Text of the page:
7 Tricks to Keep Students Listening in Class

20 Oct 2016 | Learning, Listening

Getting  students to listen to your lesson is always a challenge.

Is my lesson boring? Is my explanation lulling them to sleep? It’s never too late to incorporate new ideas to your lesson to improve the engagement level in the class.

Here are 7 tricks to get your students to follow the class:

1. Spice up your lesson.

Avoid having lengthy lecture about a topic. Try to start each lesson with an impact – maybe a short anecdote, or an interesting fact of the day which relates to the topic of your lesson.

Once you manage to get their attention, students will be more willing to listen during the rest the lesson.

2. Encourage note-taking in every lesson.

Every child should be encouraged to take notes, because it increases their absorption and retention of material. Don’t forget to give them a little time to catch up on their notes.

When you see a student hasn’t been catching up with their notes, you can simply point to his/her notebook to remind him/her.

TIP: Bring this up at the start of the year and put it in your class’ rules to make it a routine.

3. Use tools and visual aids.

Remember: not all students learn best using the auditory (listening) style!

Always use visual aids for ‘visual’ students, and some amount of practical work (i.e., learning by doing) for the kinesthetic students. Read more about different learning styles here.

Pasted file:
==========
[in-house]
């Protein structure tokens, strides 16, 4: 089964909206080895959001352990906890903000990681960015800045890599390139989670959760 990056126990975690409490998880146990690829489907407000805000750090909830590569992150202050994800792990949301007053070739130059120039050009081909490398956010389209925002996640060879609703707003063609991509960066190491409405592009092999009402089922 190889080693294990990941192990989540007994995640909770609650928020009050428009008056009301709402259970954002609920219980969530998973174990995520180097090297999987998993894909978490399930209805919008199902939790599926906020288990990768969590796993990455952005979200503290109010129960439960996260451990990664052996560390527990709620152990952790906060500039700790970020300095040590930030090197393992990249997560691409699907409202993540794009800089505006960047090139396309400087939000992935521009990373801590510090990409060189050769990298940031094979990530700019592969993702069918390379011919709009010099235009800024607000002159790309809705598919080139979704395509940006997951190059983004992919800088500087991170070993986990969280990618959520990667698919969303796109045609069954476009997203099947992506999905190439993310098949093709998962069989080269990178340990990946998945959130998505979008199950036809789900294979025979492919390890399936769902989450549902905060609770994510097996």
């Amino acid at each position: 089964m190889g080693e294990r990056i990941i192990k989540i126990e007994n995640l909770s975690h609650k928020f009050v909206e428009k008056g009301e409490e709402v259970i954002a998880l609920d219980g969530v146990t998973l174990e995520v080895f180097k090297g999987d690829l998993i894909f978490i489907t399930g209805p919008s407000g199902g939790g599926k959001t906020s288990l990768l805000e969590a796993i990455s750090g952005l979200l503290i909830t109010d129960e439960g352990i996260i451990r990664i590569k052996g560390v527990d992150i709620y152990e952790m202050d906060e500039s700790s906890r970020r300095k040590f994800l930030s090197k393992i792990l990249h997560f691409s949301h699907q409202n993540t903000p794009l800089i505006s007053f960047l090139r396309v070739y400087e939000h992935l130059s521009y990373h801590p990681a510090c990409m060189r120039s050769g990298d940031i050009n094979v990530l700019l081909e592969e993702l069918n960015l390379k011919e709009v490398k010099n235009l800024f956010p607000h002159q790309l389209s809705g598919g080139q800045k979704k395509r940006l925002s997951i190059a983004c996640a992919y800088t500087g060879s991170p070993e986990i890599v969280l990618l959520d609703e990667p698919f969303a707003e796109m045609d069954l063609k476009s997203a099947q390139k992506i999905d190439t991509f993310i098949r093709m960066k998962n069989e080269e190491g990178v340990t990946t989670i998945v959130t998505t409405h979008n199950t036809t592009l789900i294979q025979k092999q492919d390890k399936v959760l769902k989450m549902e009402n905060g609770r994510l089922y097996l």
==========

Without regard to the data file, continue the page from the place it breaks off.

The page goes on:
4. Walk around when speaking.

Don’t stay in front of the board or in the center of the class while you are speaking. It helps children to move their gaze and keep their focus a little longer.

5. Call out students’ names when they start to lose focus.

Try to be as seamless as possible. So, rather than saying “James! Pay attention please!”, you can try “Those are the importance of raising awareness about global warming, do you agree, James?”.

Or, you can also tap James’ shoulder while walking around and speaking.

Listen to them, and they will listen to you in return.

6. Incorporate discussions in your lesson.

Where’s the fun if you are the only one who talks all the time? Discussion is a very powerful tool to help children learn.

They are not only learning a particular topic, but they also learn how to communicate their ideas, review what they learn, and listen to what others think.

Have a little circle time in every session!

7. Make yourself the most interesting person in the class.

Don’t be that boring teacher who speaks in a monotone: Use lots of eye contact, vary intonation, facial expressions, and body language in front of students. Talk to your students as people. Give them examples, such relatable or even personal stories which your students will remember for life.

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